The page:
Jamba Grows Despite Smoothie Success at McDonald's and Starbucks

Jamba's smoothies may be fruity, but there's nothing fruity about Jamba as an investment.

Shares of the smoothie chain operator hit a three-year high last week, boosted by a bullish note out of Wedbush analyst Kurt Frederick.

Frederick -- who has an outperform rating on the company behind the 820-unit Jamba Juice chain -- sees profitability growing to $0.30 a share in three years. That may not seem like much, but it's a big deal for a retailer that is trading for a little more than $3 and just recently crossed over into profitability.


Worrywarts feared that Starbucks and McDonald's starting to blend up smoothies would be hazardous to Jamba's health, but the exact opposite scenario has played out.

Same-store sales have been positive on a systemwide basis at Jamba for two years now. Starbucks introducing Vivanno five years ago, and acquiring the Evolution Fresh juice and smoothie chain two years ago hasn't hurt Jamba. McDonald's adding smoothies to McCafe three summers ago and offering small servings of blueberry pomegranate for just $1 late last week aren't hurting Jamba.

Jamba's growth hasn't been exactly spectacular. Revenue rose just 4% in its latest quarter, but margins are improving as now more than 500 of its 820 units are franchisee owned and operated.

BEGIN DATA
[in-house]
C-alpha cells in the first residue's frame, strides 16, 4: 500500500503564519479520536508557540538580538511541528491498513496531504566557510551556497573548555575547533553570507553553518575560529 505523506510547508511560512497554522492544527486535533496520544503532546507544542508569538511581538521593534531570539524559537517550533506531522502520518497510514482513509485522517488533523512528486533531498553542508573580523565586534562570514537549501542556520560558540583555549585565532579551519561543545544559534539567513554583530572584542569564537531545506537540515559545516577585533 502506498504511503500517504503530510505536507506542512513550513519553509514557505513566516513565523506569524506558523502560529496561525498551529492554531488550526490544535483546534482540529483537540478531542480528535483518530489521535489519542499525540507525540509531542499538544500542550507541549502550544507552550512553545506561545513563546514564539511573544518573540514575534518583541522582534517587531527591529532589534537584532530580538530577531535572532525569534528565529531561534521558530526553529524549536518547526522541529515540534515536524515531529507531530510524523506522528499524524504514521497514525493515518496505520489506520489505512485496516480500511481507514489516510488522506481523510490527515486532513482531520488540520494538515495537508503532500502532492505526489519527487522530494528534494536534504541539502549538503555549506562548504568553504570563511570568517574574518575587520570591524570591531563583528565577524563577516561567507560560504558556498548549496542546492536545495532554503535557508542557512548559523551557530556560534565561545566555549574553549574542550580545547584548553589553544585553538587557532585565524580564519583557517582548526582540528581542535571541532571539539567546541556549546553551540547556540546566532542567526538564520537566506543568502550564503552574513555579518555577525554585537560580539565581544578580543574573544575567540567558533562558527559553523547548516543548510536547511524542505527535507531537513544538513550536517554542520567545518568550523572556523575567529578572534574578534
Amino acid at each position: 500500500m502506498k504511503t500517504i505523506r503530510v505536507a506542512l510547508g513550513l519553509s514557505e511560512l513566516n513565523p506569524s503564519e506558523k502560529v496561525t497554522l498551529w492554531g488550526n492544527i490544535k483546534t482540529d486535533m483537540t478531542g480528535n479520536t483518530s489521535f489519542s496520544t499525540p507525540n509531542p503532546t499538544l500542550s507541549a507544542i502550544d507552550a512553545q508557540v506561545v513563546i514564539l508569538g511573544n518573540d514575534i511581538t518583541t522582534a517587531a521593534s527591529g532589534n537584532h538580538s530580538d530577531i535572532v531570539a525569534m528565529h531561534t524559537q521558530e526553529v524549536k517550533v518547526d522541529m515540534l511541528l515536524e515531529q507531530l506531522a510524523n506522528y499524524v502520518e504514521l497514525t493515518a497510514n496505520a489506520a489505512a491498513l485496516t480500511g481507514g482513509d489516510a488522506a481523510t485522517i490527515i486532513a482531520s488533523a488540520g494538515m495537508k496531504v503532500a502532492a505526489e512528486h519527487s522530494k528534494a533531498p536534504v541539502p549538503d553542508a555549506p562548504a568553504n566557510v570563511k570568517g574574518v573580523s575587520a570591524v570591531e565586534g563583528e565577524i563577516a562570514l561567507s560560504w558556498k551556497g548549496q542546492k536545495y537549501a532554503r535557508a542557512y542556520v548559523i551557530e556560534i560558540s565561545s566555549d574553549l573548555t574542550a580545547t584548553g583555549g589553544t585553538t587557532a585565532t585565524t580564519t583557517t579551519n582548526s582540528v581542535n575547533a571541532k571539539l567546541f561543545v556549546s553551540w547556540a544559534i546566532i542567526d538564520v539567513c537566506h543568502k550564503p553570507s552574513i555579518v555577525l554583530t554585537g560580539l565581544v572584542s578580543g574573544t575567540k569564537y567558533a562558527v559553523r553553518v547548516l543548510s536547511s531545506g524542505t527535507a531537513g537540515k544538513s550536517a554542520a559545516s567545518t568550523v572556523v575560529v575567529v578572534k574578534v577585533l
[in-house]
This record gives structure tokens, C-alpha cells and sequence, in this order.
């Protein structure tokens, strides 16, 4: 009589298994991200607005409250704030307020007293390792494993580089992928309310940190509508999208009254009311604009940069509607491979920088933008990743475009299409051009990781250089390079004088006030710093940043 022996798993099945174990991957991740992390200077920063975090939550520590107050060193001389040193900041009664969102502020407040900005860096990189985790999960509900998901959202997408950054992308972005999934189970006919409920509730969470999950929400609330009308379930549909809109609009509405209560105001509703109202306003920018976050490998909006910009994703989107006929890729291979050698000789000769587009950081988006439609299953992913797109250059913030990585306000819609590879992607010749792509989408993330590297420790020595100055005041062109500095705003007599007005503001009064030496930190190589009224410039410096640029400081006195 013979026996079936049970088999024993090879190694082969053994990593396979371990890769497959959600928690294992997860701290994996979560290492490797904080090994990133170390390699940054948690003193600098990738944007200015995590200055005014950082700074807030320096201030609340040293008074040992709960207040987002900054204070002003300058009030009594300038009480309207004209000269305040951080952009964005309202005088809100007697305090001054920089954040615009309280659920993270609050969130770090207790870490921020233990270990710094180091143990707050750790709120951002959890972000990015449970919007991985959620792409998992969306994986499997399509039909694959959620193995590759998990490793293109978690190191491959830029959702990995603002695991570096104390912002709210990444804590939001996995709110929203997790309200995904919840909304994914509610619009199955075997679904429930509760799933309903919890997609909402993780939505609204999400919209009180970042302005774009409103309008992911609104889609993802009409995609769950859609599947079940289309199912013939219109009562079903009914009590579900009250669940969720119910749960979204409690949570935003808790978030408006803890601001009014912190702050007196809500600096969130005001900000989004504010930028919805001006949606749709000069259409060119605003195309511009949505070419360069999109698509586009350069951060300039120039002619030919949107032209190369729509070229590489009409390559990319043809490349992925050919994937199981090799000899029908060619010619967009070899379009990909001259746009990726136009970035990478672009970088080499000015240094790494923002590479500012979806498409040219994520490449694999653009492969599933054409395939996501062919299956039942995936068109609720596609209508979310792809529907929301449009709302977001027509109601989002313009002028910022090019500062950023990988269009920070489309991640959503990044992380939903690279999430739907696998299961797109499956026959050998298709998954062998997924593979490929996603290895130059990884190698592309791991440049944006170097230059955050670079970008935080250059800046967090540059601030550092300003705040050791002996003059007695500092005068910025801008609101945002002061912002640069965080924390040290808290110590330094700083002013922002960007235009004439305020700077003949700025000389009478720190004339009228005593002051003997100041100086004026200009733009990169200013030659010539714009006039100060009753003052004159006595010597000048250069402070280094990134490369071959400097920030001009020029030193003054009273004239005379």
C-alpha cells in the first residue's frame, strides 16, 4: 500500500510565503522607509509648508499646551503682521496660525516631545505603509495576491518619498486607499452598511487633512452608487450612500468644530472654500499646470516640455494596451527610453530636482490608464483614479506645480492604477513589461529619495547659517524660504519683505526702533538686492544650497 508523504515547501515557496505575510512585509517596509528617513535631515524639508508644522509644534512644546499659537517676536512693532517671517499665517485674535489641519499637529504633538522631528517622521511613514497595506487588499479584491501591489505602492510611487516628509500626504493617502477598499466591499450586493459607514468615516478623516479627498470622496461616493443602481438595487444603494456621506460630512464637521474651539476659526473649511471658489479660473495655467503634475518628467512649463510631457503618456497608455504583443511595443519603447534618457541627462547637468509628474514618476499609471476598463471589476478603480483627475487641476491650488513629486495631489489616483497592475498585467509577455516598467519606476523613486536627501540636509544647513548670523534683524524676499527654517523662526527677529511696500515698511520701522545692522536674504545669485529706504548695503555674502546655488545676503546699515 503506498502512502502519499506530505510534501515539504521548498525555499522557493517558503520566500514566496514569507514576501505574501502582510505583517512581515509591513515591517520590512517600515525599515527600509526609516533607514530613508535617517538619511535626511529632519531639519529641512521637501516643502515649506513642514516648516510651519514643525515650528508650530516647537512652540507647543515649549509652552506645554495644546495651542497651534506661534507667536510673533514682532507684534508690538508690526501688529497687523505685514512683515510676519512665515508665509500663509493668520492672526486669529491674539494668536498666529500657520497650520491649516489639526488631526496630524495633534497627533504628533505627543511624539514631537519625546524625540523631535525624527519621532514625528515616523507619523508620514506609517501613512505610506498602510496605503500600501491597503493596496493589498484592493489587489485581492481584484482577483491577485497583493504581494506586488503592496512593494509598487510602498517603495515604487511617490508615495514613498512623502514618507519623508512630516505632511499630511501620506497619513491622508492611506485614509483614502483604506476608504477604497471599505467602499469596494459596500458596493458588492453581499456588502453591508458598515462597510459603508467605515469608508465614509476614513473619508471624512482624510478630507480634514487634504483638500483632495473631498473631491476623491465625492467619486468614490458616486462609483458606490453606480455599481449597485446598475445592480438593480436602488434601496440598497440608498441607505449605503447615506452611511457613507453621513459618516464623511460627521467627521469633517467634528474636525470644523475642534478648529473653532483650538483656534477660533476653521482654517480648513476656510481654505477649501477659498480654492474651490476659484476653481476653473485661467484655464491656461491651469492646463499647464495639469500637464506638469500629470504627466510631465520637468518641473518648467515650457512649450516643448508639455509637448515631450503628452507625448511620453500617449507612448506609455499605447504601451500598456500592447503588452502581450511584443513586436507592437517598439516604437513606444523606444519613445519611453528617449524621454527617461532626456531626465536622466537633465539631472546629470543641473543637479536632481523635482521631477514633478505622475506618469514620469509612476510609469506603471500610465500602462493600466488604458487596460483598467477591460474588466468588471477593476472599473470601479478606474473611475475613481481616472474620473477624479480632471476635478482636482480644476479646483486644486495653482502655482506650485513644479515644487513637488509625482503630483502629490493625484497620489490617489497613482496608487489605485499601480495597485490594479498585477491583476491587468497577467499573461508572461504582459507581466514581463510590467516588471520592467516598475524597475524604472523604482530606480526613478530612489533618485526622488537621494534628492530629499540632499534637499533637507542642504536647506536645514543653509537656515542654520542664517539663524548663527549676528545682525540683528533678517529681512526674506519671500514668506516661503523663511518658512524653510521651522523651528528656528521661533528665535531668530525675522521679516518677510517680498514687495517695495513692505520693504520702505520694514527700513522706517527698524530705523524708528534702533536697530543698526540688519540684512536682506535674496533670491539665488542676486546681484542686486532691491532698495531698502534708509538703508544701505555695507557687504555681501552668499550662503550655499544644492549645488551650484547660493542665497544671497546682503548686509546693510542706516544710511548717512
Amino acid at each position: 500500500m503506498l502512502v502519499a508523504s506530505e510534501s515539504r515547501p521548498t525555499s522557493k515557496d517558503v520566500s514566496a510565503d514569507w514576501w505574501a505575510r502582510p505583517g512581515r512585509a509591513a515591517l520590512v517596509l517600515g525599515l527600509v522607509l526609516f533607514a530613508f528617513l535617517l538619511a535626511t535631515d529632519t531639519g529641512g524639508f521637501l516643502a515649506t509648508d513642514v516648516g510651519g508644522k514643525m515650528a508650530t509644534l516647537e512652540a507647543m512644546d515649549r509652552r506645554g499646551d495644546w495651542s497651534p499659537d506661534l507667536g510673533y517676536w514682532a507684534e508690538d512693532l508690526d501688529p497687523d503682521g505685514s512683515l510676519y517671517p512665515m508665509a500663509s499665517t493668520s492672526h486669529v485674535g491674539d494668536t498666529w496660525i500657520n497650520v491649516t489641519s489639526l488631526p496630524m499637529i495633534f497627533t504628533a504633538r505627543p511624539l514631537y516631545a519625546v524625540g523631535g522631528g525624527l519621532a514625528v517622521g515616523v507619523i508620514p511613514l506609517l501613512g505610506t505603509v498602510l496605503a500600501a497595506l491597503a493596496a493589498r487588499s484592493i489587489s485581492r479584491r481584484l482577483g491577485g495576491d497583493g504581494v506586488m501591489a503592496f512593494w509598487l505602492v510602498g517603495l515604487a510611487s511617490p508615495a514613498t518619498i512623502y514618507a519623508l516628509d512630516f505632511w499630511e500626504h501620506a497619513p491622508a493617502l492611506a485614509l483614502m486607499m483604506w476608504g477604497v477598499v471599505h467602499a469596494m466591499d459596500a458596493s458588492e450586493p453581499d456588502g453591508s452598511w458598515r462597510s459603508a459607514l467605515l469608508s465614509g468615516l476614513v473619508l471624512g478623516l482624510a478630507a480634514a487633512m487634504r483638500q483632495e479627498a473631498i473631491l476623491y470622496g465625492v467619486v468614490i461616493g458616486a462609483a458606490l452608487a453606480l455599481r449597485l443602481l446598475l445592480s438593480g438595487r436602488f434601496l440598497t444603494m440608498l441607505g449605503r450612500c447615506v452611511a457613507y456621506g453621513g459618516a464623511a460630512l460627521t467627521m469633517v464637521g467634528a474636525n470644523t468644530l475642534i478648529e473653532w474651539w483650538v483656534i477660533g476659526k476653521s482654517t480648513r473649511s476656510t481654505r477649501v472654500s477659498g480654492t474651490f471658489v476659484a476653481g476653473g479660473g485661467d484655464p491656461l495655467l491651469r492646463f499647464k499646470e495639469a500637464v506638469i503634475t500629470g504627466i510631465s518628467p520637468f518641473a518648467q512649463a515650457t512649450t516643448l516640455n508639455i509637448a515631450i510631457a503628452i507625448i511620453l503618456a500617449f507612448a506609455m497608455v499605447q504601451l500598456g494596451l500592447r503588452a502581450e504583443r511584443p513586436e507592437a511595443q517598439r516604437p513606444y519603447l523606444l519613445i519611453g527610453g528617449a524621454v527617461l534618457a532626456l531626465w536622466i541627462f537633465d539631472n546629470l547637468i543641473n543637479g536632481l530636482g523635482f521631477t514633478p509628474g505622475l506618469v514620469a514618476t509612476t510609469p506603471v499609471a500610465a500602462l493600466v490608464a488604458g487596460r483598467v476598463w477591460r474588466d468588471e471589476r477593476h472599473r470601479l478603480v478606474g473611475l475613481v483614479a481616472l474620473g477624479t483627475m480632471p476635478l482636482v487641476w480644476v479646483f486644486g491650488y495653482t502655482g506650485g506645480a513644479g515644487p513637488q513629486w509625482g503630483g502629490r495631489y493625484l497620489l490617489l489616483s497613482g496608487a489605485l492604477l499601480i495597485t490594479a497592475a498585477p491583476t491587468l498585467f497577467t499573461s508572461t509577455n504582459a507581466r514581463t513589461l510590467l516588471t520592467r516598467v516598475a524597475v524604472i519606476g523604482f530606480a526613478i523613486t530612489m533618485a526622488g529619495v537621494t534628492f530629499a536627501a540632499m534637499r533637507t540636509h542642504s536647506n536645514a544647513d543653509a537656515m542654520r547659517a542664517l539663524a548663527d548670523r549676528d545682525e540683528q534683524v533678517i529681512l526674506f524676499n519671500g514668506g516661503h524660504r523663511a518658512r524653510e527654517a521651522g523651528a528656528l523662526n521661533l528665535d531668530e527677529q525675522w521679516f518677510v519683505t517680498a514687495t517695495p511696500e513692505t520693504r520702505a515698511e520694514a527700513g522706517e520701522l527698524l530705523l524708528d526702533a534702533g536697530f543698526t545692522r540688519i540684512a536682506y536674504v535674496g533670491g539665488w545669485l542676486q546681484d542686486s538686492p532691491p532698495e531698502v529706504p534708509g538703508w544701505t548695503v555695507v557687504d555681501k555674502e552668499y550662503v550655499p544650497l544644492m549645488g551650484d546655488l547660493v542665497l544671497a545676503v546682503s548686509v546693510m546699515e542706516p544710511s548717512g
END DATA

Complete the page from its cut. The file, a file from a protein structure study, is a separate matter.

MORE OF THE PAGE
Frederick is encouraged by the potential of the chain's push into juices and other food products as it builds on the success of repositioning Jamba as a wellness lifestyle brand.

We're now heading into the seasonally potent part of Jamba's operating calendar. Smoothie sales historically pick up during the warm spring and summer months.

Judging by the stock's share price, it's not just the smoothie sales that are picking up these days.

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The article Jamba Grows Despite Smoothie Success at McDonald's and Starbucks originally appeared on Fool.com.

Longtime Fool contributor Rick Munarriz owns shares of Jamba. The Motley Fool recommends and owns shares of McDonald's and Starbucks. Try any of our Foolish newsletter services free for 30 days. We Fools may not all hold the same opinions, but we all believe that considering a diverse range of insights makes us better investors. The Motley Fool has a disclosure policy.

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